Falling Out of Love
In 1991, psychiatrists Kevin Passer and Julia Warnock wrote about a patient named Mrs. D., a 74-year-old married housewife with a remarkable ailment. She had originally received the diagnosis of atypical psychosis because of her belief that her husband had been replaced by another unrelated man. She refused to sleep with the impostor, locked her bedroom door at night, asked her son for a gun, and finally fought with the police when attempts were made to hospitalize her. At times she also believed her husband was her long deceased father. She easily recognized other family members and would misidentify her husband only. What Mrs. D suffered from is a rare psychosis called Capgras Syndrome, a delusional misidentification of people (even pets!) close to you.
Capgras was first described by two French doctors in 1923, Joseph Capgras, for whom the syndrome is named, and Jean Reboul-Lachaux. Their patient, Madame M., was convinced that her family and neighbors had all been replaced by lookalikes. She said she'd had 80 husbands -- one imposter would simply leave to make room for a new one. Her husband looked familiar and was memorable to her; she was simply unable to connect his face with the actual feeling of recognizability.
Those dealing with Capgras forget the ones they love, most often their closest love. Typically comes the belief that the man or woman in their house is a fraud. Sometimes associated with Alzheimer's, they have literally lost their loved one. Though able to distinguish the face in front of them, they do not experience the warmth once related to it.
What happens when you no longer recognize the job you once valued? What to do when you show for work one day and the atmosphere is strange and uncomfortable; work is familiar but the same affection is no longer associated?
My first job was typical: earning $2.50 an hour to pull weeds at a cemetery a bike ride's distance away. The work featured hot sun, perpetually green fingers, but a paycheck! Well, cash anyway. Nothing inherent in the labor should have been motivating, but simply having a job felt like a privilege and a thrill.
Working for pay is purposeful in itself, and most reading this post are likely to have the advantage of choosing their career. You probably were able to select a professional path and follow in what you believed to be a calling. Remember sitting through interviews and waiting by the phone or email to find you were awarded the position? It is like hearing from a high school crush. And then first date butterflies as you drive to the office, followed by a rosy honeymoon period.
At some point, many employees become embittered with work and lose the love they once had. We forget why we came, what brought us joy, or we merely become disenchanted. The job we were once excited for is no longer recognizable.
If you find that the work you once thought you knew is now foreign, or that you have fallen out of love with it, I have some suggestions.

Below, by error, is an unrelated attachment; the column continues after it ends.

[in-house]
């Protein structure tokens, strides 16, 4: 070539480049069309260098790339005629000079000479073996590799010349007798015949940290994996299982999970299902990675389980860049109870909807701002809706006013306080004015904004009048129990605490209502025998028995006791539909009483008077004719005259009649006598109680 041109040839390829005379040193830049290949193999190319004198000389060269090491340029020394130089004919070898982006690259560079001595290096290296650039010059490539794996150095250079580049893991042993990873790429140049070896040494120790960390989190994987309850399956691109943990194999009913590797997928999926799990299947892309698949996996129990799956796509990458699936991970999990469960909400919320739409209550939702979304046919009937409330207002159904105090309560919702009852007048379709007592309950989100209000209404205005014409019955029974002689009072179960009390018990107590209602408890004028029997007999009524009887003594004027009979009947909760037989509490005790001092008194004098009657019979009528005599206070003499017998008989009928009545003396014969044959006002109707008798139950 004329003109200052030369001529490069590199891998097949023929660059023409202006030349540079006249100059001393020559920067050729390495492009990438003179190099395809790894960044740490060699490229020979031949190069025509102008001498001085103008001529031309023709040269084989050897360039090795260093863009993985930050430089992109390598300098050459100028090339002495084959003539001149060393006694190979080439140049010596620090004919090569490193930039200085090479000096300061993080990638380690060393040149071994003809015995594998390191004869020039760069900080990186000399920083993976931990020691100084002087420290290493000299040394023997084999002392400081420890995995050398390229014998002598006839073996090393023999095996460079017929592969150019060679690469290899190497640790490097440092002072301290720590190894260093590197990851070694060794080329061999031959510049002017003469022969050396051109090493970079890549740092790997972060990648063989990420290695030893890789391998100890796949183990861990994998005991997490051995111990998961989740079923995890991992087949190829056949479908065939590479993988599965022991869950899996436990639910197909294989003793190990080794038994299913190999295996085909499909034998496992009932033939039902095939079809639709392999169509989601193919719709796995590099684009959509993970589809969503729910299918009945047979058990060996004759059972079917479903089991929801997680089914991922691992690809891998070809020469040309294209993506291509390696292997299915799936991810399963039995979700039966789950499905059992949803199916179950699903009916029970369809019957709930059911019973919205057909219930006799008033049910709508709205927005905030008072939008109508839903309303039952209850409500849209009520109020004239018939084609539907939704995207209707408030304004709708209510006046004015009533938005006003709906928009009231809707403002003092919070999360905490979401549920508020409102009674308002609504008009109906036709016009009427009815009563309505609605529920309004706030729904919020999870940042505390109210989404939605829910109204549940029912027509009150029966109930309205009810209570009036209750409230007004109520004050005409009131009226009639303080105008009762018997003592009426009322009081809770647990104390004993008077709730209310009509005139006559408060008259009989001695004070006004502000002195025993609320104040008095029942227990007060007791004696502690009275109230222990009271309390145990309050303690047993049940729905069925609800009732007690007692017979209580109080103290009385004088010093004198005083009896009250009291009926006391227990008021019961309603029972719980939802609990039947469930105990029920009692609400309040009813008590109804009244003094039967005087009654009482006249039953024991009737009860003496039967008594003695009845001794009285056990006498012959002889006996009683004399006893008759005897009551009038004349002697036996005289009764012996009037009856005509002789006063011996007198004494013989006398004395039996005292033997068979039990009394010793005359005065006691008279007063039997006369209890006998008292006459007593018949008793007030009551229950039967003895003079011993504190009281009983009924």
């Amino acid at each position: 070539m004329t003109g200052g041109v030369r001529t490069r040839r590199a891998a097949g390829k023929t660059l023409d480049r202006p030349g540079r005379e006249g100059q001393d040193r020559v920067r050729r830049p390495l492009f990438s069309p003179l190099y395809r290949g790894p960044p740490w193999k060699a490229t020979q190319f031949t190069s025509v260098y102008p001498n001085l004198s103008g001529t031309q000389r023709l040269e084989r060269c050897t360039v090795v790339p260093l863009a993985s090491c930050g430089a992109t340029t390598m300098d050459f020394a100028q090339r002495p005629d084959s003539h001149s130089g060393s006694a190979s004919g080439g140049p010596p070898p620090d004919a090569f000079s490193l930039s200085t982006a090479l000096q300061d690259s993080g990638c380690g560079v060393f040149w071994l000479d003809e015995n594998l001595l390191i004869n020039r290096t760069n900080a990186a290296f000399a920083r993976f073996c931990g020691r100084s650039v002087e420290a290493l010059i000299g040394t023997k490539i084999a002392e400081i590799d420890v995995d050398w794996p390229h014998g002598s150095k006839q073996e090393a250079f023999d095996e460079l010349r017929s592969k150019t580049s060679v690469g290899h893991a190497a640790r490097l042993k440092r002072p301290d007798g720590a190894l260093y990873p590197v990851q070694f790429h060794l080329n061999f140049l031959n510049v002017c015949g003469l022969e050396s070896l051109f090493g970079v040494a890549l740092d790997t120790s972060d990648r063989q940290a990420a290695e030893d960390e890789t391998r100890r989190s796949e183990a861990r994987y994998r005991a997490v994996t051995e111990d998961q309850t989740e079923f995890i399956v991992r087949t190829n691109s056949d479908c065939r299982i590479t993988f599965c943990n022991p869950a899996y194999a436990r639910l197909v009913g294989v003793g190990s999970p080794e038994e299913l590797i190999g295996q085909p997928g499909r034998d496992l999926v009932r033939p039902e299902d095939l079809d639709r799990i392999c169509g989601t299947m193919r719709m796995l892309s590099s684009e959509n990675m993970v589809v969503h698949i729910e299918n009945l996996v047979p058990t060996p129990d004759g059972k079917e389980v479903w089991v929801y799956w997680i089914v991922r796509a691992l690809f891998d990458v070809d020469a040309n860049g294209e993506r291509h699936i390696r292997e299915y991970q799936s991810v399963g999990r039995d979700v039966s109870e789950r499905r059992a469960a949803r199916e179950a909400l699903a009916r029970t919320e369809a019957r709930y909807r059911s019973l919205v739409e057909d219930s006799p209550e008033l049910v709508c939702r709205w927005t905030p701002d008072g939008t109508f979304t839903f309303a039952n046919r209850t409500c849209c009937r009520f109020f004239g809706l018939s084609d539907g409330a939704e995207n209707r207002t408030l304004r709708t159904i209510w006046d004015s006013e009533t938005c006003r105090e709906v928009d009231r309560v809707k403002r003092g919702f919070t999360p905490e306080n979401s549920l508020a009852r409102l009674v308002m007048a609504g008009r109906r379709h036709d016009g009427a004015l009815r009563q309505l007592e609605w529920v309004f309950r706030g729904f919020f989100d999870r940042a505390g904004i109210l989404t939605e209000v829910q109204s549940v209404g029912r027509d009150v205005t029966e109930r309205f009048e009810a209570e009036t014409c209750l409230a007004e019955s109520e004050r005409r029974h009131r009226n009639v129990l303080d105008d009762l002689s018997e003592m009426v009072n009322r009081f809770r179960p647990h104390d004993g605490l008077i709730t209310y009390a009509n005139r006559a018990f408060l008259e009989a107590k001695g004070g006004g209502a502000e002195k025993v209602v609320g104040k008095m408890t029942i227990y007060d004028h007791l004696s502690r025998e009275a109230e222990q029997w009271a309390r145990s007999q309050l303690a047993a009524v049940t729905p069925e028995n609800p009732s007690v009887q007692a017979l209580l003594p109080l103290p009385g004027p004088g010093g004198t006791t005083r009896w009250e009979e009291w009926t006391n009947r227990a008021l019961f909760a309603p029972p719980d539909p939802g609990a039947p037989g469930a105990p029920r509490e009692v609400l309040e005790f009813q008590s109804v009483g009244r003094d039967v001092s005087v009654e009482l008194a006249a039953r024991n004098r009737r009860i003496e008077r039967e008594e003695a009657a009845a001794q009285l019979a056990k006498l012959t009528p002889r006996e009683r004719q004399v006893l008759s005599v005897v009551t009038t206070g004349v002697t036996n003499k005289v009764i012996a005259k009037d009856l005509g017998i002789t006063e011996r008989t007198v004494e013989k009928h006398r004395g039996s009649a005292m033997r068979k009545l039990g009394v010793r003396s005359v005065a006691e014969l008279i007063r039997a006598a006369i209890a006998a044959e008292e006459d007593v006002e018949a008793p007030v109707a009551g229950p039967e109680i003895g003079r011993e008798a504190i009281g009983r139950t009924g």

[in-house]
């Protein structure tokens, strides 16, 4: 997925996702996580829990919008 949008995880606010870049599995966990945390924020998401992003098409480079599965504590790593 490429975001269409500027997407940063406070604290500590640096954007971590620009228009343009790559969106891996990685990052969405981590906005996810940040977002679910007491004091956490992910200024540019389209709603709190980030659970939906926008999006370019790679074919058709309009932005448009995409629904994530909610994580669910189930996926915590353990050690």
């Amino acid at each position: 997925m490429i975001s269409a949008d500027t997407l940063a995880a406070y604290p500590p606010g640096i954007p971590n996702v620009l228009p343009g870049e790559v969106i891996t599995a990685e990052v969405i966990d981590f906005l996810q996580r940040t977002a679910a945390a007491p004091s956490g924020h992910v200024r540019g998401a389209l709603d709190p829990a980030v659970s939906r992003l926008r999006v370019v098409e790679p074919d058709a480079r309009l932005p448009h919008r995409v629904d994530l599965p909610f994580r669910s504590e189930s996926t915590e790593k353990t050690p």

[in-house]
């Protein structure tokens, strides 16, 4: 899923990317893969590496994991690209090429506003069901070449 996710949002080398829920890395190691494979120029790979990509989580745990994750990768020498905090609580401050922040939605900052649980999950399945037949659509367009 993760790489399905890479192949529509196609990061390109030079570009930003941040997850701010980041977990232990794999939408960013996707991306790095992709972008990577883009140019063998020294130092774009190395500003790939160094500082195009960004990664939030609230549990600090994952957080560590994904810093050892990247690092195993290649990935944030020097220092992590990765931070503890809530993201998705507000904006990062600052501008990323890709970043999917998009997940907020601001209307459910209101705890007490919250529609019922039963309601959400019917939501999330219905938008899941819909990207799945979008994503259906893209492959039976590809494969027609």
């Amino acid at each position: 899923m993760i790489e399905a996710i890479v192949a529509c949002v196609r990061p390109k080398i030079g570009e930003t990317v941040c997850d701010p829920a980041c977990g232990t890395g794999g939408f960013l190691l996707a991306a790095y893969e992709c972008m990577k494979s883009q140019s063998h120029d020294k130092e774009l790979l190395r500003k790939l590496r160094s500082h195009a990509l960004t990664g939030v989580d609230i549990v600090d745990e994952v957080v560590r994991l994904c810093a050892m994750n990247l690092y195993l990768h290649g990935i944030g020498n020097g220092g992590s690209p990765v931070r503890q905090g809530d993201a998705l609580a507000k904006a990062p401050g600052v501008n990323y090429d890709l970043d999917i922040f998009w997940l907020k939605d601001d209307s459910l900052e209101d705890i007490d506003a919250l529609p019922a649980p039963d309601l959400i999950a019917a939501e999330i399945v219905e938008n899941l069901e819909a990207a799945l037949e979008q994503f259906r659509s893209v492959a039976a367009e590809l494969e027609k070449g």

Re-ignite the passion. My parents attended Marriage Encounter workshops in the 80's to keep their marriage from becoming an everyday chore. They attended retreats, journaled, and found new aspects to cherish in an old relationship. There may be similar conferences, seminars, books, or blogs to examine that can remind you of the fondness you once had. Just as in a relationship, don’t take your work for granted. Instead, put the time and dedication into restoring your previous delight in work.
Mentor a junior colleague. My father dealt with grief over Mom's death in part by volunteering with the same hospice that cared for his wife. Serving is a proven method to take the emphasis off of personal despair by focusing on someone else’s needs. Taking a younger teammate through the growth process can be a reminder of your initial passion, reacquainting you with that first love through their untarnished viewpoint. It can also provide a purpose at the workplace that may have otherwise been missing.
Take on a new challenge. If work is furrowed with mundane tasks, a change in routine can test your mind and spirit. Asking to be challenged signals that you are willing to go beyond what is expected. Meanwhile, new projects may be enlivening, as well as an opportunity to find something fresh that you can love at work.
Interestingly, Capgras has an effect only on sight, so a method for managing the delusion is to first announce your presence through a door so the patient's mind can associate the face with a voice they know. Neuroscientist Vilayanur Ramachandran suggests verbally making the emotional connection by saying, for example, “Hi, honey, it’s your husband Bob, I’m home! I can’t wait to tell you about my day! How are you?” Coming into sight, the patient has already established loving ties to the person speaking, helping them to accept an unfamiliar face.
It may take great effort to re-recognize what you loved about work...but you did love it at one time.
Elliot Anderson is the pseudonym of a midwestern father and writer who wishes work were not such a painful place for people. He believes if leaders would invoke simple courtesies, they could help employees thrive. As a team player, he brings joy to his workplace by cracking jokes and sharing food. He’s worked in both nonprofit and government organizations. He studied religion, journalism, and intercultural studies. Though you won’t find Elliot on social channels, he will respond to comments on his articles here.